I spent the weekend in a haze of gunpowder and sunscreen, visiting the largest American Revolution reenactment in New England at Old Sturbridge Village in Sturbridge, Massachusetts.
I visited this reenactment a couple of years ago when I was scouting out scenes for FORGE. In some ways, writing historical fiction might be easier than writing contemporary fiction. OK, not easier, exactly. Definitely more time consuming. And more maddening.
But you can make no assumptions when writing historical fiction; no assumptions about, say, how people pulled on their socks, or when they ate their breakfast, or how they greeted old friends.
In an early draft I’ll sketch a scene like “Curzon is seen by Trumbull. Tries to run. Is caught. Confrontation. Officer intervenes. Enlistment scene.” At first I picture this in a modern context. Once I have the actions and motivations of my characters, I do the primary source research that will enable me to write the scene in a manner that is as historically accurate as possible.
Visiting reenactments helps, but is not the key to all my problems. Because I can’t assume that the reenactors are getting it right. (If you allow other people to do your research, I can guarantee you’ll get burned.) But watching the reenactors has helped spark my imagination and set me on the path to some great scenes.
Here is a poem for you, written by Emily Dickinson. Read it out loud a couple of times.
"Luck is not chance --
It's Toil --
Fortune's expensive smile
Is earned --
The Father of the Mine
Is that old-fashioned Coin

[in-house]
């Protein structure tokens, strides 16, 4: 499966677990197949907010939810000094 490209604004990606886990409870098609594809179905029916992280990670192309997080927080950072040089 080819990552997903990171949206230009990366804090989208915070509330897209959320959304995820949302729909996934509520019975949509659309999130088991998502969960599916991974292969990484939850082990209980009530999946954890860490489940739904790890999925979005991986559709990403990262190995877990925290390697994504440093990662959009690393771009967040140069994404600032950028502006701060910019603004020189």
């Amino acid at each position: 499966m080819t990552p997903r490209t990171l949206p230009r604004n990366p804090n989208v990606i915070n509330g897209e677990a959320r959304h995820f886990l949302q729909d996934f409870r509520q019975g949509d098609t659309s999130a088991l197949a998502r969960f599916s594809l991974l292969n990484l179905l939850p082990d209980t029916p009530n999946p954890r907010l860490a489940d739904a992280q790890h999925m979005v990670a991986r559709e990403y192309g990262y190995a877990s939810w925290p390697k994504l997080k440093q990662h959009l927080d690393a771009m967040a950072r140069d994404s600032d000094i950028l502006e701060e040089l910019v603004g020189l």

We spurned --"
Set… turn off the phone, step away from the internet, and the tell the world you’ll be back in fifteen minutes. Or an hour.
Today’s prompt: Think of a scene or a story that you want to write, but that requires a lot of research. Jot down the central idea in a sentance or two. (If you can’t think of anything off the top of your head, consult the list you made yesterday.)
If you had all of the time and the money that you needed, how would you research this story? Be as detailed and specific as you can.
Bonus prompt: When your fifteen minutes is up, hop on the internet and see if you can find affordable and time-reasonable alternatives to your research ideas. For example, you may not be able to spend a week hiking in the Abruzzo region of Italy, but you can track down people who lived there, seek out Italian documentaries, contact photographers who have been there. I find that if I write a rough draft of a scene, then write the specific questions I need answered (What was the procedure for enlisting Continental soldiers in the fall of 1777? What was the promised pay? Term of enlistment? What evidence is there that these rules were broken? Where can I find actual enlistment documents? Who has studied enlistments in the period surrounding the Battles of Saratoga?) it motivates me to actually do the research. And then I can write.
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